This brief foray into Gina’s biography serves to underline the fact that here was a person who, while at times has a tendency to lapse into mawkish idealism (see for instance her old columns in the Philippine Star), functioned on the strength of her convictions. It matters little whether Duterte fully grasped this aspect of Gina’s character. Despite his obvious belligerence toward climate change measures–recall his initial refusal to ratify the Paris Agreement, and his reluctance to scale down coal mining which he believes to be essential to the country’s development—hiring Gina Lopez enhanced his popularity and made him look sympathetic to environmental causes.In the end, he threw her under the bus.
During her brief tenure, Gina managed to get 75 existing mining contracts cancelled as well as scores of future open-pit mining projects and mineral production-sharing agreements. She shut down 22 mining firms and suspended 5 others. She publicly accused mining bosses of killing off mountains, taking “blood money” and evading taxes. It seemed to escape her mind that in a country where politics and governance beds down with private business interests, and where no head of state has ever found the will to rein in, much less stamp out the manipulation of public policy by elite families for their own private profit—the crony capitalism and rent-seeking activities which have so spectacularly succeeded in retarding national development—her actions would never be tolerated.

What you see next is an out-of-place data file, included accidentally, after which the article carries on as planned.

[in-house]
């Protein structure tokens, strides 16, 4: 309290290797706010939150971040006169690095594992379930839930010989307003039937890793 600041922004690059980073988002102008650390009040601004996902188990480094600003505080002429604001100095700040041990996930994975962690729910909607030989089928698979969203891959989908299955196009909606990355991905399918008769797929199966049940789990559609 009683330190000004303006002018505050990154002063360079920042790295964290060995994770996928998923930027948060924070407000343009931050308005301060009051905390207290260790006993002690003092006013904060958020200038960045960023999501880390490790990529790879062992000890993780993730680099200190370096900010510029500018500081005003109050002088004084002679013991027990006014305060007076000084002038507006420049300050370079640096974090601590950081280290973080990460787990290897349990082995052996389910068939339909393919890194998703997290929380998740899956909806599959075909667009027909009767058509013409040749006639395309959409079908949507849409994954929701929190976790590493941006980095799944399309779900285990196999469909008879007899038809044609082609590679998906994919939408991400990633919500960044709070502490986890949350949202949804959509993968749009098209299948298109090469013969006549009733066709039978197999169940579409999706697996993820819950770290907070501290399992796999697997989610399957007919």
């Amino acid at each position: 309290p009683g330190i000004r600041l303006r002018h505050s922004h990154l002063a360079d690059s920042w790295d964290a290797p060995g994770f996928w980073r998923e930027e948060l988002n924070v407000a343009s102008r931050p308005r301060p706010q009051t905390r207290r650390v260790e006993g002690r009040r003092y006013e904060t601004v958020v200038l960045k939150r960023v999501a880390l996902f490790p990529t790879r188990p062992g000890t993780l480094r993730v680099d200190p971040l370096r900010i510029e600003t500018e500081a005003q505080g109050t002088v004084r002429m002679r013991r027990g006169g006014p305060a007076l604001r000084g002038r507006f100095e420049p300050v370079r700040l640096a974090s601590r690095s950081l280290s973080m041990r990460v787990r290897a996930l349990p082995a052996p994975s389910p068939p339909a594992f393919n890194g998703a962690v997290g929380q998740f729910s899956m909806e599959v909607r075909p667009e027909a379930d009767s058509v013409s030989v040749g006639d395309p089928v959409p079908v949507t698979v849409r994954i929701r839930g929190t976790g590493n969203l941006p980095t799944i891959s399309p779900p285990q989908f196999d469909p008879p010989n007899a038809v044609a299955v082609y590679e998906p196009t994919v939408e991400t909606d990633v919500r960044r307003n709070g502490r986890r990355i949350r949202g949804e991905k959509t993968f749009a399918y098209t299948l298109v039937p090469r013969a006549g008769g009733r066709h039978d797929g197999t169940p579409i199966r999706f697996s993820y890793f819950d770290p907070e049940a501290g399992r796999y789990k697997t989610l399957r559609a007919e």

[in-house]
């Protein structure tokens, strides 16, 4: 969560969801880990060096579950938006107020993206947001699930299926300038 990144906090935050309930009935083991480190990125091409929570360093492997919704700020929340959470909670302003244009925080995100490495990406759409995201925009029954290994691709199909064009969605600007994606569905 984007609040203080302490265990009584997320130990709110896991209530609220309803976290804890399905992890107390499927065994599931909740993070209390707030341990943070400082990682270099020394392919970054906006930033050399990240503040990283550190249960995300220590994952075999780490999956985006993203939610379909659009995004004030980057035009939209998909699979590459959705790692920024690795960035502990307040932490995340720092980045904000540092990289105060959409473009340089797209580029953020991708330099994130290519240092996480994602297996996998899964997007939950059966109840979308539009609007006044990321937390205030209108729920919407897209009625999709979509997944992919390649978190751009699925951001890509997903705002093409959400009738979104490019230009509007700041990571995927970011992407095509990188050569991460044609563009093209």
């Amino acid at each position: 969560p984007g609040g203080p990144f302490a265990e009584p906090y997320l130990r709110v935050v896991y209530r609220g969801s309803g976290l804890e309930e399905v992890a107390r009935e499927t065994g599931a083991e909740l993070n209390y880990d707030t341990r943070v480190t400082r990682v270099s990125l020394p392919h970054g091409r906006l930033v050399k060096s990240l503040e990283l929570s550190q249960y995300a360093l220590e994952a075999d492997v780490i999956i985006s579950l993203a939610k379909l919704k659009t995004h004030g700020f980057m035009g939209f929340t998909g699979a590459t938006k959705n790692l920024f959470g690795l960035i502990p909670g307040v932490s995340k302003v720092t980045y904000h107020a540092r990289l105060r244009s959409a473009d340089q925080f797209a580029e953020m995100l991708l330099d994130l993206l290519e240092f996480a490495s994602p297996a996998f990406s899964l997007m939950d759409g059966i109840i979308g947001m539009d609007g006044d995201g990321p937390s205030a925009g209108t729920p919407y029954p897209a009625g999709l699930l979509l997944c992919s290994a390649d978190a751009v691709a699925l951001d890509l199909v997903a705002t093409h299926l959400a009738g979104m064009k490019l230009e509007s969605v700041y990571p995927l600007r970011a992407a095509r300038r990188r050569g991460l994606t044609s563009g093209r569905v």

Had she been perhaps more appreciative of her own family’s long trapo heritage, one that can be traced back over several generations, and accounts for the incredible durability of the Lopez oligarchs, she might have exercised more cunning. At the very least, she should have taken note of the fact that the Philippines had now risen to third position in the Economist’s crony capitalism index. She certainly ought to have been more wary of presidential mendacity. But this is not where her instincts are at their sharpest.
The Commission on Appointments rejected her confirmation based on piffle. Allegations of incompetence, authoritarian tendencies, and misuse of funds, all sound preposterous. It is hardly just a point of propriety or delicadeza that those congressmen with mining interests ought to have recused themselves from voting.
Gina didn’t just clash with the mining industry and its stakeholders. She confronted the President’s big-time cronies and top financiers. “Money talks,” Duterte shrugged, which appears to be the long-awaited “go-signal” for mining bosses to get back to business as usual. Referring to Gina’s closure orders, Ronald Recidoro, legal adviser to the Chamber of Mines Philippines, remarked: “We will have to challenge those and have it reviewed or even revoked by the next DENR chief.”